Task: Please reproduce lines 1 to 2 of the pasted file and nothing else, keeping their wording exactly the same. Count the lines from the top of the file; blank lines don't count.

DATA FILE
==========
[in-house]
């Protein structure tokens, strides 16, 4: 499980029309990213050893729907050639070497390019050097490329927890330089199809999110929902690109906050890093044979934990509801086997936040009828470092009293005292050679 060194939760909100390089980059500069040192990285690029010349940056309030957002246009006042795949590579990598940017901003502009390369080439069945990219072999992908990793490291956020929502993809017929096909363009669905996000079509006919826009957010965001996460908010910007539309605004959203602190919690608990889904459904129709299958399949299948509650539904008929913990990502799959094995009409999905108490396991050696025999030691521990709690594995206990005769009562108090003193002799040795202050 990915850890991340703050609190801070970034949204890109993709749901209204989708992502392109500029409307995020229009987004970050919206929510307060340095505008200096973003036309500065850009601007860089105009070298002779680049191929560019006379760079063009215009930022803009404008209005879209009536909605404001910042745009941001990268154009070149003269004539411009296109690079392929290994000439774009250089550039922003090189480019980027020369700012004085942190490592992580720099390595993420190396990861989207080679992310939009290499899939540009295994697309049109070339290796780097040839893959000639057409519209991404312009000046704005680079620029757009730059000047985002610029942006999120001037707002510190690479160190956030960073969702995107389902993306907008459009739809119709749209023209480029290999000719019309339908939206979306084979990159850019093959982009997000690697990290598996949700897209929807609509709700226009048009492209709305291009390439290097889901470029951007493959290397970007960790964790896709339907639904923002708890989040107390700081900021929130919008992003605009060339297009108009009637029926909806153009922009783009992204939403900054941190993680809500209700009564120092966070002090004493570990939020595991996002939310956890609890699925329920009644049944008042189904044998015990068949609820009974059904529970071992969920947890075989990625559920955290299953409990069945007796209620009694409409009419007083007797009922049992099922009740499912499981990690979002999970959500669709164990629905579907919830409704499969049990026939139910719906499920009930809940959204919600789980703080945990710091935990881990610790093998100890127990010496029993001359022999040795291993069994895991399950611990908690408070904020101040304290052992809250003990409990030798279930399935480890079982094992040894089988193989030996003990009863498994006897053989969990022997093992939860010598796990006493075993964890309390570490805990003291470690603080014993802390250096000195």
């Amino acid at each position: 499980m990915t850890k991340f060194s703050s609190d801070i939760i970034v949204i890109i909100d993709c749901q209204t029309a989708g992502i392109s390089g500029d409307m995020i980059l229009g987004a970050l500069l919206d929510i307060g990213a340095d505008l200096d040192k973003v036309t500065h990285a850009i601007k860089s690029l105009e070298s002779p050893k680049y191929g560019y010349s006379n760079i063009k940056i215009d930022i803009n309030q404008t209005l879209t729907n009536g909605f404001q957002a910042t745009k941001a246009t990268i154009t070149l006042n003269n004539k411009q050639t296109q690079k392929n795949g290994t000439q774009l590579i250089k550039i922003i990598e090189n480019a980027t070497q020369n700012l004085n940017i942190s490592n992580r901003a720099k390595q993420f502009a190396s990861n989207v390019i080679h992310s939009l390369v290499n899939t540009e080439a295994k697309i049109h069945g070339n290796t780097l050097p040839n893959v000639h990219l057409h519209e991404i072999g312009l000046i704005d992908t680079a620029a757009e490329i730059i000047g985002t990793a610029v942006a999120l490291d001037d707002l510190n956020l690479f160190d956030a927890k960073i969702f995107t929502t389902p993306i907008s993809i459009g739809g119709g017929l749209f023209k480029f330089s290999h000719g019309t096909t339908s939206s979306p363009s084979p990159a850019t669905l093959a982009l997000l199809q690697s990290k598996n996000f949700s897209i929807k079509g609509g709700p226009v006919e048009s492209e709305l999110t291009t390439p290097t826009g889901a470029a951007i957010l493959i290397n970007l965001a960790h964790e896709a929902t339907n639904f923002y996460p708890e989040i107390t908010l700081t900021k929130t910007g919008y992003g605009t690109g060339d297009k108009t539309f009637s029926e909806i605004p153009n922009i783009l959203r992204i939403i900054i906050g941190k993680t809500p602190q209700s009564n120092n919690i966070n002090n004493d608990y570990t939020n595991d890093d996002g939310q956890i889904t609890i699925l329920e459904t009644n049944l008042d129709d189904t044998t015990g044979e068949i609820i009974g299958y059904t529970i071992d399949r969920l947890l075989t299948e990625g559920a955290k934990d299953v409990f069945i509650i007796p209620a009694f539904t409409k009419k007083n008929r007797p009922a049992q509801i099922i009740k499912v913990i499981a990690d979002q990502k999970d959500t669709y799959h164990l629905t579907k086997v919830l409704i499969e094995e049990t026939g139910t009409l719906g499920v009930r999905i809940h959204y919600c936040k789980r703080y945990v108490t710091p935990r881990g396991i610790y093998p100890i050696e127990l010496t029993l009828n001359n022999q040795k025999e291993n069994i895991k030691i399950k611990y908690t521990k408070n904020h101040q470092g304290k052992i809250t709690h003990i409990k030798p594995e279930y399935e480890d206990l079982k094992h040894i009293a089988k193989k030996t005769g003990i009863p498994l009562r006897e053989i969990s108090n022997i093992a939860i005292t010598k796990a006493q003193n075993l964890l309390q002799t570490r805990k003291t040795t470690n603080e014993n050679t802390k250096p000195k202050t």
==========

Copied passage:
[in-house]
């Protein structure tokens, strides 16, 4: 499980029309990213050893729907050639070497390019050097490329927890330089199809999110929902690109906050890093044979934990509801086997936040009828470092009293005292050679 060194939760909100390089980059500069040192990285690029010349940056309030957002246009006042795949590579990598940017901003502009390369080439069945990219072999992908990793490291956020929502993809017929096909363009669905996000079509006919826009957010965001996460908010910007539309605004959203602190919690608990889904459904129709299958399949299948509650539904008929913990990502799959094995009409999905108490396991050696025999030691521990709690594995206990005769009562108090003193002799040795202050 990915850890991340703050609190801070970034949204890109993709749901209204989708992502392109500029409307995020229009987004970050919206929510307060340095505008200096973003036309500065850009601007860089105009070298002779680049191929560019006379760079063009215009930022803009404008209005879209009536909605404001910042745009941001990268154009070149003269004539411009296109690079392929290994000439774009250089550039922003090189480019980027020369700012004085942190490592992580720099390595993420190396990861989207080679992310939009290499899939540009295994697309049109070339290796780097040839893959000639057409519209991404312009000046704005680079620029757009730059000047985002610029942006999120001037707002510190690479160190956030960073969702995107389902993306907008459009739809119709749209023209480029290999000719019309339908939206979306084979990159850019093959982009997000690697990290598996949700897209929807609509709700226009048009492209709305291009390439290097889901470029951007493959290397970007960790964790896709339907639904923002708890989040107390700081900021929130919008992003605009060339297009108009009637029926909806153009922009783009992204939403900054941190993680809500209700009564120092966070002090004493570990939020595991996002939310956890609890699925329920009644049944008042189904044998015990068949609820009974059904529970071992969920947890075989990625559920955290299953409990069945007796209620009694409409009419007083007797009922049992099922009740499912499981990690979002999970959500669709164990629905579907919830409704499969049990026939139910719906499920009930809940959204919600789980703080945990710091935990881990610790093998100890127990010496029993001359022999040795291993069994895991399950611990908690408070904020101040304290052992809250003990409990030798279930399935480890079982094992040894089988193989030996003990009863498994006897053989969990022997093992939860010598796990006493075993964890309390570490805990003291470690603080014993802390250096000195």